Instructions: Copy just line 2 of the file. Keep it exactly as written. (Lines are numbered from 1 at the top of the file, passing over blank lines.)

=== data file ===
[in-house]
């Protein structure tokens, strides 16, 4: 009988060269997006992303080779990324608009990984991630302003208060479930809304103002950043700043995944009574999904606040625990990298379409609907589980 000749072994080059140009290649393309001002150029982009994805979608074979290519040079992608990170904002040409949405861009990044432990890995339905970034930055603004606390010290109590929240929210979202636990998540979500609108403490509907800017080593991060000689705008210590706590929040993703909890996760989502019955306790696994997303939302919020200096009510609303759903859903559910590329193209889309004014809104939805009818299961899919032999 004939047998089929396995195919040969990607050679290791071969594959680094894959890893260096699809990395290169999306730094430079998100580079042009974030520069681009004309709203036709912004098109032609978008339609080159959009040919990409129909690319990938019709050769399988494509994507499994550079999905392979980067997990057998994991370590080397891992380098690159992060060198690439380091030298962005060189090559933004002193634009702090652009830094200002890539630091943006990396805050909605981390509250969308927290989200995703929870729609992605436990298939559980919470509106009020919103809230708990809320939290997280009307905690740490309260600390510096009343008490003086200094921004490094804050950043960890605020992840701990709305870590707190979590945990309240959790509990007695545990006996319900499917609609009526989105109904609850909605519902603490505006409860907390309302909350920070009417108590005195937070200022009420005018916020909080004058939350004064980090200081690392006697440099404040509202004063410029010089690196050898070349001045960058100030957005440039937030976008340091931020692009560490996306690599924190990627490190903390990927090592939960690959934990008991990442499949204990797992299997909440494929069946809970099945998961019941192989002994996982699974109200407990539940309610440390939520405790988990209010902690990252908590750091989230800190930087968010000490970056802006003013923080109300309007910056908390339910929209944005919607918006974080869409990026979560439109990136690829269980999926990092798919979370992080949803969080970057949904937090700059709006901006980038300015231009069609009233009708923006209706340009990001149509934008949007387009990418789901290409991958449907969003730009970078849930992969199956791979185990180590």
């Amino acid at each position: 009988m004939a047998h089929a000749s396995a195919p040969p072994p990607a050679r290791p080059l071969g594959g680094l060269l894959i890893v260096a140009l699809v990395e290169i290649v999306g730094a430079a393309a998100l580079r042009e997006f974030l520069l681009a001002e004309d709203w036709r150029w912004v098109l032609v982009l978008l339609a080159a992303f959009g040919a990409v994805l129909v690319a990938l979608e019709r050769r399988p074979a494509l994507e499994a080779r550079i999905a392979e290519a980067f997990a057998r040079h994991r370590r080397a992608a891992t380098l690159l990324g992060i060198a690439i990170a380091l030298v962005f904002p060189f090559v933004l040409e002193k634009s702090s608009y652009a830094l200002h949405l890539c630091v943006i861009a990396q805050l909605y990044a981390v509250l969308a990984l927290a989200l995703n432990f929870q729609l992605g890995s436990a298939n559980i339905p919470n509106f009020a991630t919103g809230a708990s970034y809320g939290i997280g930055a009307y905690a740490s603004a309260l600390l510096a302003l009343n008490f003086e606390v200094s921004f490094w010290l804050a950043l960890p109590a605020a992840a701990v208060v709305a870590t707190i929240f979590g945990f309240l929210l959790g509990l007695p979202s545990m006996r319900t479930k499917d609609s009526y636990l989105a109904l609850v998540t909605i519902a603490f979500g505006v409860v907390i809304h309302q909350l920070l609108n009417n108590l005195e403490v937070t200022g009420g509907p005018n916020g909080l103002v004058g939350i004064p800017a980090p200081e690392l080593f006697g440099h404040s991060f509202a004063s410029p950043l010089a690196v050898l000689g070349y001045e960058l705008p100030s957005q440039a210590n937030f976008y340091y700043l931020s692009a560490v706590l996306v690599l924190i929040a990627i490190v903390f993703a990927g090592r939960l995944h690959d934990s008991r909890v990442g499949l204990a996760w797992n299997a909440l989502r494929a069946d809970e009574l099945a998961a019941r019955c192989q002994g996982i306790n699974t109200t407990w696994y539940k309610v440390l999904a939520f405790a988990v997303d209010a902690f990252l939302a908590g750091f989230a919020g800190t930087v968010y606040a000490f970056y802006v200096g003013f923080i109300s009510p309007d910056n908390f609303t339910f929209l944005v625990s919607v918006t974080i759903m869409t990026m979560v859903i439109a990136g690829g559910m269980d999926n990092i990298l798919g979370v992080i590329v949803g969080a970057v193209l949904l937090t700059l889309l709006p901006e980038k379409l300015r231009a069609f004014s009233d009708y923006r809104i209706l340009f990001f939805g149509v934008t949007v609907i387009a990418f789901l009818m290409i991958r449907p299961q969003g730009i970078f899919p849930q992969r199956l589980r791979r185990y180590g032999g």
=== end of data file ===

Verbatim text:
């Protein structure tokens, strides 16, 4: 009988060269997006992303080779990324608009990984991630302003208060479930809304103002950043700043995944009574999904606040625990990298379409609907589980 000749072994080059140009290649393309001002150029982009994805979608074979290519040079992608990170904002040409949405861009990044432990890995339905970034930055603004606390010290109590929240929210979202636990998540979500609108403490509907800017080593991060000689705008210590706590929040993703909890996760989502019955306790696994997303939302919020200096009510609303759903859903559910590329193209889309004014809104939805009818299961899919032999 004939047998089929396995195919040969990607050679290791071969594959680094894959890893260096699809990395290169999306730094430079998100580079042009974030520069681009004309709203036709912004098109032609978008339609080159959009040919990409129909690319990938019709050769399988494509994507499994550079999905392979980067997990057998994991370590080397891992380098690159992060060198690439380091030298962005060189090559933004002193634009702090652009830094200002890539630091943006990396805050909605981390509250969308927290989200995703929870729609992605436990298939559980919470509106009020919103809230708990809320939290997280009307905690740490309260600390510096009343008490003086200094921004490094804050950043960890605020992840701990709305870590707190979590945990309240959790509990007695545990006996319900499917609609009526989105109904609850909605519902603490505006409860907390309302909350920070009417108590005195937070200022009420005018916020909080004058939350004064980090200081690392006697440099404040509202004063410029010089690196050898070349001045960058100030957005440039937030976008340091931020692009560490996306690599924190990627490190903390990927090592939960690959934990008991990442499949204990797992299997909440494929069946809970099945998961019941192989002994996982699974109200407990539940309610440390939520405790988990209010902690990252908590750091989230800190930087968010000490970056802006003013923080109300309007910056908390339910929209944005919607918006974080869409990026979560439109990136690829269980999926990092798919979370992080949803969080970057949904937090700059709006901006980038300015231009069609009233009708923006209706340009990001149509934008949007387009990418789901290409991958449907969003730009970078849930992969199956791979185990180590």